- engage in actions that directly or indirectly circumvent the prohibitions on financial sanctions.
A freezing of assets does not imply a change of ownership of the frozen assets, nor any confiscation or transfer to the OFSI for safekeeping. Instead, all funds or economic resources held or controlled by a designated person must be immediately frozen by anyone in possession or control thereof.
By funds, we generally mean financial assets and benefits of any kind. Economic resources generally refer to assets of any kind that are not funds, but which can be used to obtain funds, goods or services. This may include precious metals or stones, works of art and antiques, vehicles and property. A designated person’s day-to-day use of his or her own economic resources is not per se prohibited upon designation.
Restrictions on a wide variety of markets and financial services
These can apply to named individuals and entities, specific groups or entire sectors. Here are some examples :
- Investment prohibitions
- Obligation to notify or seek authorization before certain payments are made or received
- Restrictions on the provision of financial, brokerage, insurance, advisory or other financial services
- Capital market access restrictions. The OFSI maintains a separate list of entities subject to specific capital market restrictions, which you can consult here. These entities are not on the Consolidated List.
Specific exceptions are contained in the Sanctions Regulations made under the Sanctions Act and may permit prohibited transactions and activities otherwise prohibited in certain situations. There are limited exceptions to the prohibitions. These include the crediting of a frozen account of interest or other income by a competent institution, and the receipt or transfer of funds relating to obligations arising or entered into before the date of the sanction of the person designated. You should check whether any of the legal exceptions may apply to you and your situation and any associated notification requirements.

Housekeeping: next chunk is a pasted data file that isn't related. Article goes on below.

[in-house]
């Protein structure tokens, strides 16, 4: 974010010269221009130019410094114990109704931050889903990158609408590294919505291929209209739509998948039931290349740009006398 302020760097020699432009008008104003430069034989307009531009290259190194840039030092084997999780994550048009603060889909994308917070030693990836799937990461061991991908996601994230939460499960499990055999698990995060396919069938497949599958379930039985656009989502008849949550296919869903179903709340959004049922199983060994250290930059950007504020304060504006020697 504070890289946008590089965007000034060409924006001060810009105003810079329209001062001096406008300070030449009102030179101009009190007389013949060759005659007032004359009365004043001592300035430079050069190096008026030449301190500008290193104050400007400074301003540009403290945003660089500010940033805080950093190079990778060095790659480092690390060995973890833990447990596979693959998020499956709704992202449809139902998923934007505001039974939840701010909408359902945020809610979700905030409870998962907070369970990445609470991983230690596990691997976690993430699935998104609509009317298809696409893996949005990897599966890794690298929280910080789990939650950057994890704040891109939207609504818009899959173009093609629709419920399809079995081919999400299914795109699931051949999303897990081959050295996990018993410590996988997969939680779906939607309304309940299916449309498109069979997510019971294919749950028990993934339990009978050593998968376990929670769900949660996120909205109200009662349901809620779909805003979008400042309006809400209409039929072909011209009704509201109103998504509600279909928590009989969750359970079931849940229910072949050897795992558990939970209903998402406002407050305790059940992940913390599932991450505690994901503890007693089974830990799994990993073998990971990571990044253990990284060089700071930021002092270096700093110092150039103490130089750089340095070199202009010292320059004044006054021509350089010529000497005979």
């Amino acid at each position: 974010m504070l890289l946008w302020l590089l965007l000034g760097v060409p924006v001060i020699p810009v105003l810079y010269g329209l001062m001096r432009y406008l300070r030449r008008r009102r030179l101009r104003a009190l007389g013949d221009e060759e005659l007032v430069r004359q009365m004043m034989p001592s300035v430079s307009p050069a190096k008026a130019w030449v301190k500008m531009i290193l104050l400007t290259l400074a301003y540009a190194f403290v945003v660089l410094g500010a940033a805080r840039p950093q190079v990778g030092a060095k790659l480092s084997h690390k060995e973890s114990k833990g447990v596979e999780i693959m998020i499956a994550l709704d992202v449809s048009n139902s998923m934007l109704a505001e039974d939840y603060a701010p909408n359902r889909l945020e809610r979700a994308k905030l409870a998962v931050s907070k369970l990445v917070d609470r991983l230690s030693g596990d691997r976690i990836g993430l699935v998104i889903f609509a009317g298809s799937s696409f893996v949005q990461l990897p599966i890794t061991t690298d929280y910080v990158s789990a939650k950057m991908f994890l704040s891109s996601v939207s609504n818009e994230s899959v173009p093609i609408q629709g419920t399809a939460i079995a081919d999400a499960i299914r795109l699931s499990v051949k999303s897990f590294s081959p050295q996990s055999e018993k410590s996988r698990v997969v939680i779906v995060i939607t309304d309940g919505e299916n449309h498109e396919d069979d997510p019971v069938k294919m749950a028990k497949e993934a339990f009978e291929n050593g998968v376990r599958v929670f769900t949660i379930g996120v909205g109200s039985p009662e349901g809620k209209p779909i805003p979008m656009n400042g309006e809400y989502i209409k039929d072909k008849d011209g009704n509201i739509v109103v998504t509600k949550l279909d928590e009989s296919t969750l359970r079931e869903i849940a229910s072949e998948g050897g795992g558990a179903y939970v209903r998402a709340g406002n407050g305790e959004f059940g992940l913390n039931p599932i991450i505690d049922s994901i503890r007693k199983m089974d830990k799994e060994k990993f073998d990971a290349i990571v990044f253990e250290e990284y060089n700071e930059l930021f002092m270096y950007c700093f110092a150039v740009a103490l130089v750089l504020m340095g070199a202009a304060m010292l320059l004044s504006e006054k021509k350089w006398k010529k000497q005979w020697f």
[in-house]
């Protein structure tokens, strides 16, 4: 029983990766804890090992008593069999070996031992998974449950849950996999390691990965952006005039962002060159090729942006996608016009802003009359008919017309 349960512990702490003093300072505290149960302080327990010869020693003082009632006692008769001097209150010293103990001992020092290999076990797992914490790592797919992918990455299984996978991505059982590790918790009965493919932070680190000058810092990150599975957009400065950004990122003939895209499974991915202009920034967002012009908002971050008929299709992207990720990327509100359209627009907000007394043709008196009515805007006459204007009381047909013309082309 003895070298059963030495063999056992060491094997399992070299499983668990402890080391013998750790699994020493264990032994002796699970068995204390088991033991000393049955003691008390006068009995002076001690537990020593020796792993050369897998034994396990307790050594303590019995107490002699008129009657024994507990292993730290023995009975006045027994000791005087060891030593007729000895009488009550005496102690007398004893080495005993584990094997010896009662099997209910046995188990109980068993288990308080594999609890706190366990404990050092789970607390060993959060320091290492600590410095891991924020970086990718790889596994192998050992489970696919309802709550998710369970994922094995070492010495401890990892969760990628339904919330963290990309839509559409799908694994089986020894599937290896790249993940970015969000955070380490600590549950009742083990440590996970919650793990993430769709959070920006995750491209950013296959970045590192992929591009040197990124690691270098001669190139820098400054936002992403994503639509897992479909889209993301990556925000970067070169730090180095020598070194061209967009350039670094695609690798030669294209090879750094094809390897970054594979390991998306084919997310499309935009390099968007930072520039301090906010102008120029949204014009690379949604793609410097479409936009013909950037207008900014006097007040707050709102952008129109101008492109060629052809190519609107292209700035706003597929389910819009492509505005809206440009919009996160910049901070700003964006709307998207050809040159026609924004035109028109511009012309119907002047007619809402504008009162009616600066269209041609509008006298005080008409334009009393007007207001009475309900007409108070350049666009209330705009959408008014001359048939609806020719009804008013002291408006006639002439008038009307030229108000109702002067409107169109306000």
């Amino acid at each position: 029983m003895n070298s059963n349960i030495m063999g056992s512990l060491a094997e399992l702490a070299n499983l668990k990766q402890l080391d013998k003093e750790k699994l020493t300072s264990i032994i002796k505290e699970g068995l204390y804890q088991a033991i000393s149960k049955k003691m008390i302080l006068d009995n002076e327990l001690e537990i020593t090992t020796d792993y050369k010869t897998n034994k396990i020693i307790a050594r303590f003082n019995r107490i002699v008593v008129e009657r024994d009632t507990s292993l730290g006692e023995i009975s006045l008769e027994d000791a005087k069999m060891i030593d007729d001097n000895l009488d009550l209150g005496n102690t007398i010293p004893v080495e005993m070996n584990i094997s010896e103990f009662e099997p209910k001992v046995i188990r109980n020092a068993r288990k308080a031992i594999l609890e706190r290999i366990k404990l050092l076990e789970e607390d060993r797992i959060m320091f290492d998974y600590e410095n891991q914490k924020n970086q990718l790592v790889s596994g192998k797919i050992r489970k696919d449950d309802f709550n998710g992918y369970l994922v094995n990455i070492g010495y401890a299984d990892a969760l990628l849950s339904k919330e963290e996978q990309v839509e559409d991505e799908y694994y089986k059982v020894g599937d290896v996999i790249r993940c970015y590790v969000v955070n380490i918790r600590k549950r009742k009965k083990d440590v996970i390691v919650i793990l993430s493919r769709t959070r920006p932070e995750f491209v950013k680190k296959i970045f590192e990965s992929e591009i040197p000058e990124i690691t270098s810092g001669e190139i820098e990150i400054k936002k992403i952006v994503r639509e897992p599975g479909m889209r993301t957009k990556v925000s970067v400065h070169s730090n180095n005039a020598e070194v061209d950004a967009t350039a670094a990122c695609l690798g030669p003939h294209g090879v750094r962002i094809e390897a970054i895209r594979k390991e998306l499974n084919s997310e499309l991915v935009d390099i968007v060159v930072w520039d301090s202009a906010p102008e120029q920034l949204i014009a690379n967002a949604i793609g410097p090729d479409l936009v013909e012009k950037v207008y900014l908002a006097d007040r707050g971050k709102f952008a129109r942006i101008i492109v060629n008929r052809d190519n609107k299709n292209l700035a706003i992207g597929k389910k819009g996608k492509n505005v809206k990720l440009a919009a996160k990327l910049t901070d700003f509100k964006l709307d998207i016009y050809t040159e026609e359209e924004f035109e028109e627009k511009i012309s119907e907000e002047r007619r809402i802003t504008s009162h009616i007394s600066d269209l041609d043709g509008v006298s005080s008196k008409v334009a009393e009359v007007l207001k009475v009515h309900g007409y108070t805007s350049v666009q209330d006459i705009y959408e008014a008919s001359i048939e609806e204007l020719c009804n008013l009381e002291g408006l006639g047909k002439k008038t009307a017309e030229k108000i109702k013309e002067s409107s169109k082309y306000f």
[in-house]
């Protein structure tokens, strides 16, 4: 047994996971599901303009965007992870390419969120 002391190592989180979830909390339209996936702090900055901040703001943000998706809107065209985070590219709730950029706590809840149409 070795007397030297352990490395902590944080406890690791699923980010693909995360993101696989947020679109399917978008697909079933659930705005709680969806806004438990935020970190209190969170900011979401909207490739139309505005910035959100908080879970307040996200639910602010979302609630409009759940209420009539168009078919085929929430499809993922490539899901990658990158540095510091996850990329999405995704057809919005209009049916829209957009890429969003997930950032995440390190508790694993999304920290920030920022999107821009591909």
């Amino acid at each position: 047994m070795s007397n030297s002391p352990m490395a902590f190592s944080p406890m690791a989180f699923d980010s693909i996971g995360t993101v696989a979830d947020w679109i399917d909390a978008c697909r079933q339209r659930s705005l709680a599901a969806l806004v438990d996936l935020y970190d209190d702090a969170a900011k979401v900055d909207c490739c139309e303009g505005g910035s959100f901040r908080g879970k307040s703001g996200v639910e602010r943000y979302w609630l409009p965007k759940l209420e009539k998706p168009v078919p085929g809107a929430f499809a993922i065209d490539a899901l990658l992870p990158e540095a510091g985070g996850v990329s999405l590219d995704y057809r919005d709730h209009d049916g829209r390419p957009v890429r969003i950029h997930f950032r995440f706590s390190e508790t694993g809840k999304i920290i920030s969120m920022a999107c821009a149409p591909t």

When a person is subject to financial sanctions, he or his representative may request specific authorization from the OFSI to use his funds or economic resources for specific purposes. Examples of grounds for which a license may be granted include the satisfaction of basic needs, reasonable professional fees, extraordinary expenses, past obligations, medical goods and services, and the maintenance of frozen assets and economic resources. You should check if any of the license grounds may be applicable. Licenses cannot be issued retroactively. Performing an act requiring a license, without having obtained one first, may constitute a breach of a monetary penalty.